Somewhere along the way I found creative writing, quite by accident. Publishing my debut YA novel in 2013 led me to the works of the above-mentioned writers whose experiences of otherness in this beautiful but flawed colony mirrored my own. I cringe at my first book often, if not always, but feel great affection for the path it led me on, and its recurring reminder that not every accident is a bad one.
Which brings me to The Other Half of You, though you’ll have to read it to the end to understand why. It’s Michael Mohammed Ahmad’s third novel. His first, The Tribe, earned him a Sydney Morning Herald Best Young Novelist accolade; his second, The Lebs, got him a Premier’s Literary Award and made him the youngest ever, and first Arab and Muslim, shortlistee of the Miles Franklin. The Other Half of You picks up where The Lebs finished off, with main character Bani Adam now well out of his Punchbowl Boys High School circle. He is studying an Arts degree (making him the first university-educated person in his family), saving his friend Bucky from numerous existential crises, putting in hours at his father’s disposal shop satirically named Cave of Wonders, and boxing at the local PCYC in Belmore, where he glimpses a future that has the potential to undo his past. It’s hardly the stuff of drama, but this is where Ahmad’s masterful storytelling is at its best: making magic out of the mundane.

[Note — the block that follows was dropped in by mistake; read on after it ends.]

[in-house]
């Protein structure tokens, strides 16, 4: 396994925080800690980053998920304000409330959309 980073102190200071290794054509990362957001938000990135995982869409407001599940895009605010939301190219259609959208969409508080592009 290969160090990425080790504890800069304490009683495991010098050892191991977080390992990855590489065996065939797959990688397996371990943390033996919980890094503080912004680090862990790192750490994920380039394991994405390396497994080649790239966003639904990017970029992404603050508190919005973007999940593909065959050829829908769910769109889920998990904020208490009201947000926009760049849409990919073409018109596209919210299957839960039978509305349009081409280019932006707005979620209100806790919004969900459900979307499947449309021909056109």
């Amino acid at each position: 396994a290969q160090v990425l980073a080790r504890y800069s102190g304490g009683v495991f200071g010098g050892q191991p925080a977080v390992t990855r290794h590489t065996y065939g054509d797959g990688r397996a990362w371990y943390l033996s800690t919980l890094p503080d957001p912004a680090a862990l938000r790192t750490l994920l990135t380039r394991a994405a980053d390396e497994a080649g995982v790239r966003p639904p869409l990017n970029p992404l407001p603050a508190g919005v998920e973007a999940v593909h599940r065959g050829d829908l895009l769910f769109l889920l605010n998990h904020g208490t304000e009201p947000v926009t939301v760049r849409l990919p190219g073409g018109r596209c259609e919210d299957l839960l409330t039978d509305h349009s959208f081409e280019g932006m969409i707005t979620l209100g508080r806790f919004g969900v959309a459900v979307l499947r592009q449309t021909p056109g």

The story is addressed to Bani’s son Kahlil—his little White Wog, as Bani calls him on the opening page. The Other Half of You sees Ahmad draw on his own experiences to depict Bani’s turbulent if not truly hypnotic love life. It’s a love life bound by the rules and regulations of The Tribe, which allow him to drink, gamble and avoid prayer, and still get a big house and a bigger wedding, on the proviso he never dilutes the sacred Alawite Muslim bloodline, traced back to the Prophet Mohammed himself, by marrying an outsider.